National Marine Fisheries Service (NMFS), National Oceanic and Atmospheric Administration (NOAA), Commerce.
Proposed rule; request for comments.
NMFS issues this proposed rule to remove the regulatory restriction that limits processing of squids and sculpins to fishmeal only. This proposed rule is necessary to allow the processing and sale of squids and sculpins as products other than fishmeal and thereby to help prevent waste of the incidental catch of these ecosystem component species. This proposed rule is intended to promote the goals and objectives of the Magnuson-Stevens Fishery Conservation and Management Act (Magnuson-Stevens Act), the Fishery Management Plans (FMP) for Groundfish of the Gulf of Alaska (GOA) and Bering Sea and Aleutian Islands Management Area (BSAI) (Groundfish FMPs), and other applicable laws.
Submit comments on or before March 29, 2021.
You may submit comments on this document, identified by FDMS Docket Number NOAA-NMFS-2020-0160, by any of the following methods:
Electronic Submission: Submit all electronic public comments via the Federal e-Rulemaking Portal. Go to www.regulations.gov/#!docketDetail;D=NOAA-NMFS-2020-0160, click the “Comment Now!” icon, complete the required fields, and enter or attach your comments.
Mail: Submit written comments to Glenn Merrill, Assistant Regional Administrator, Sustainable Fisheries Division, Alaska Region NMFS, Attn: Records Office. Mail comments to P.O. Box 21668, Juneau, AK 99802-1668.
Instructions: Comments sent by any other method, to any other address or individual, or received after the end of the comment period may not be considered by NMFS. All comments received are a part of the public record and will generally be posted for public viewing on www.regulations.gov without change. All personal identifying information (e.g., name, address), confidential business information, or otherwise sensitive information submitted voluntarily by the sender will be publicly accessible. NMFS will accept anonymous comments (enter “N/A” in the required fields if you wish to remain anonymous).
Electronic copies of the draft Regulatory Impact Review (referred to as the “Analysis”) and the draft Categorical Exclusion prepared for this proposed rule may be obtained from www.regulations.gov.
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FOR FURTHER INFORMATION CONTACT:
Megan Mackey, 907-586-7228.
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Authority for Action
NMFS manages the groundfish fisheries in the exclusive economic zone (EEZ) of the BSAI and GOA under the Groundfish FMPs. The North Pacific Fishery Management Council (Council) prepared the Groundfish FMPs under the authority of the Magnuson-Stevens Act, 16 U.S.C. 1801 et seq. Regulations governing U.S. fisheries and implementing the Groundfish FMPs appear at 50 CFR parts 600 and 679.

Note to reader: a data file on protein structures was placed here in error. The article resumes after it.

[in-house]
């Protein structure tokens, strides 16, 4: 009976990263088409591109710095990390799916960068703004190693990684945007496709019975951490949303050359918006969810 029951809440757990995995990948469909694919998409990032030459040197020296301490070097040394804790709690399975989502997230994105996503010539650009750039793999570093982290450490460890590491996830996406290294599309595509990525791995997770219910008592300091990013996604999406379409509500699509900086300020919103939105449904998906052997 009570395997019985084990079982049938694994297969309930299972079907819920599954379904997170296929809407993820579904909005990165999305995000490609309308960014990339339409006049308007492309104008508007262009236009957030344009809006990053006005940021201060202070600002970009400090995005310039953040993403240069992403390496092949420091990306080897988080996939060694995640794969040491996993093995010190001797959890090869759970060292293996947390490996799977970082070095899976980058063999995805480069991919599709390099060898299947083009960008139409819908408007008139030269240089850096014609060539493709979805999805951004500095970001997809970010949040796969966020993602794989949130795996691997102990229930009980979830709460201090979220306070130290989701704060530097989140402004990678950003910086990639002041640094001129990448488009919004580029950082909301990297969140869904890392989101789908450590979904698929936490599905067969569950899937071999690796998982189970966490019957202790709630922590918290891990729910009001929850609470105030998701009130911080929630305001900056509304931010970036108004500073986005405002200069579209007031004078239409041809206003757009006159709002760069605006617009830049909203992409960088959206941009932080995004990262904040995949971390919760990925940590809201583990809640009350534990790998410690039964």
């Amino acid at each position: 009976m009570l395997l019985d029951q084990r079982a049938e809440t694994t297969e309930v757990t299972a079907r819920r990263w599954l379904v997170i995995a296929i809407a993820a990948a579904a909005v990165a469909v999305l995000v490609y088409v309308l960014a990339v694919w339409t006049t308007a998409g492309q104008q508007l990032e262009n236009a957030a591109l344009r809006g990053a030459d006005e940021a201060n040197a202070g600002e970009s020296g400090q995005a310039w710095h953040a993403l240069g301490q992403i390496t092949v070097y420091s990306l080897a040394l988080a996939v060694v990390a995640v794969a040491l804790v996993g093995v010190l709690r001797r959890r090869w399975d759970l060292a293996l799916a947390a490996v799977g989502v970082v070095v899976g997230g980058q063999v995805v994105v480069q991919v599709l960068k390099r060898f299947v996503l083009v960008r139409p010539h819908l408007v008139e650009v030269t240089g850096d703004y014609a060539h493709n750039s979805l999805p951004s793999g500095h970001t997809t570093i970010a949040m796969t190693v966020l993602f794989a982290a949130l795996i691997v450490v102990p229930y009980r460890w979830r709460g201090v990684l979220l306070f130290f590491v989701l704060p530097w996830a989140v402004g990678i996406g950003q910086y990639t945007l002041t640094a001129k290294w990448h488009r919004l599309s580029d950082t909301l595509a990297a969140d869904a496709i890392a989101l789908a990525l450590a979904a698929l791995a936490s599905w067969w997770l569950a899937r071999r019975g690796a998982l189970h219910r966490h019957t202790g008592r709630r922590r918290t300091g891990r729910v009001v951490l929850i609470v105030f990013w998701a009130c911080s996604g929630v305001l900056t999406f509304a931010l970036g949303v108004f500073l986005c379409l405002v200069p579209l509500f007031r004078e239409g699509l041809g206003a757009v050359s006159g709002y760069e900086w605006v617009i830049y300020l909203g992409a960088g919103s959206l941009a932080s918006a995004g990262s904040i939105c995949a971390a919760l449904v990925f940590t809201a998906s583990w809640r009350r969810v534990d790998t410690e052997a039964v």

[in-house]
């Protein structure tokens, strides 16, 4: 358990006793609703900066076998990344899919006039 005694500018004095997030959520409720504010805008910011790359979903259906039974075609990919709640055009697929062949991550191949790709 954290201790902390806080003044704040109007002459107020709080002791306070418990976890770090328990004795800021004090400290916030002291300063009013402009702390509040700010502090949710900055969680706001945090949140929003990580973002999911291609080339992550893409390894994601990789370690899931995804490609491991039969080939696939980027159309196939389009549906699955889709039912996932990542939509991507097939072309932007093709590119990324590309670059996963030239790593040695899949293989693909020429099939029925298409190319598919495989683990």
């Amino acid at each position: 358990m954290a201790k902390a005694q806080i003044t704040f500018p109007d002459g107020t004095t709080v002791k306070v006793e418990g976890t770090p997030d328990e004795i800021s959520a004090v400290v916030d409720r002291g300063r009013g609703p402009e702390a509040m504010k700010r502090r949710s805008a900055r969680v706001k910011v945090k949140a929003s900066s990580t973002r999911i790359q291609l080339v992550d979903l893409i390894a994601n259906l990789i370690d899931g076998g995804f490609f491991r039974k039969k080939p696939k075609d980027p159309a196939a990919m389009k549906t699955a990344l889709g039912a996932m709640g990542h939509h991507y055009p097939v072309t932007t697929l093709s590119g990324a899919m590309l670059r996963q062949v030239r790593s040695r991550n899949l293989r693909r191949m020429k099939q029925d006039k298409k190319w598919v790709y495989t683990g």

All relevant comments submitted on this proposed rule and received by the end of the comment period (See DATES) will be considered by NMFS and addressed in the response to comments in the final rule.
Squids and sculpins are defined in the ecosystem component (EC) category of the Groundfish FMPs. Directed fishing for EC species is prohibited. Incidental catch of squid species is retained in some groundfish fisheries and often utilized to prevent waste. Typically, sculpins are not retained but can be in some circumstances.
The Council's 2017 and 2019 actions to reclassify squids and sculpins, respectively, into the EC category of the Groundfish FMPs were based on the best available scientific information and were consistent with the National Standard guidelines. The Federal rulemakings to implement the Council's actions prohibited the use or sale of incidentally caught squids and sculpins unless processed into fishmeal, in accordance with the regulations governing other EC species (85 FR 41427, July 10, 2020 (sculpin); 83 FR 31460, July 6, 2018 (squid)). The purpose of this action is to provide flexibility for the use of incidentally caught squids and sculpins, thereby reducing the waste of these EC species, and to align the regulations with the long-standing use of incidentally caught squid species as bait.
The following sections of this preamble provide:
- A brief history of the restriction on processing and sale of squids and sculpins,
- The expected effects of and need for this action, and
- A description of the regulatory change proposed in this action.
Brief History of the Restriction on Processing and Sale of Squids and Sculpins
EC species are stocks that a fishery management council (council) or the Secretary of Commerce (Secretary) has determined do not require conservation and management, but desire to list in an FMP in order to achieve ecosystem management objectives (50 CFR 600.305(c)(5) & (d)(13) and 50 CFR 600.310(d)(1)). Retention and personal use of some EC species in the Groundfish FMPs (forage fish, grenadiers, squids, and sculpins) is allowed up to the applicable maximum retainable amount (MRA), which is the proportion or percentage of retained catch of a species closed for directed fishing (incidental catch species) to the retained catch of a species open for directed fishing (basis species) (50 CFR 679.20(e) & (i)). Current Federal regulations at 50 CFR 679.20(i)(4) & (5) prohibit the processing, barter, trade, and sale of EC species in Alaska (forage fish, grenadiers, squids, and sculpins) unless they are processed as fishmeal.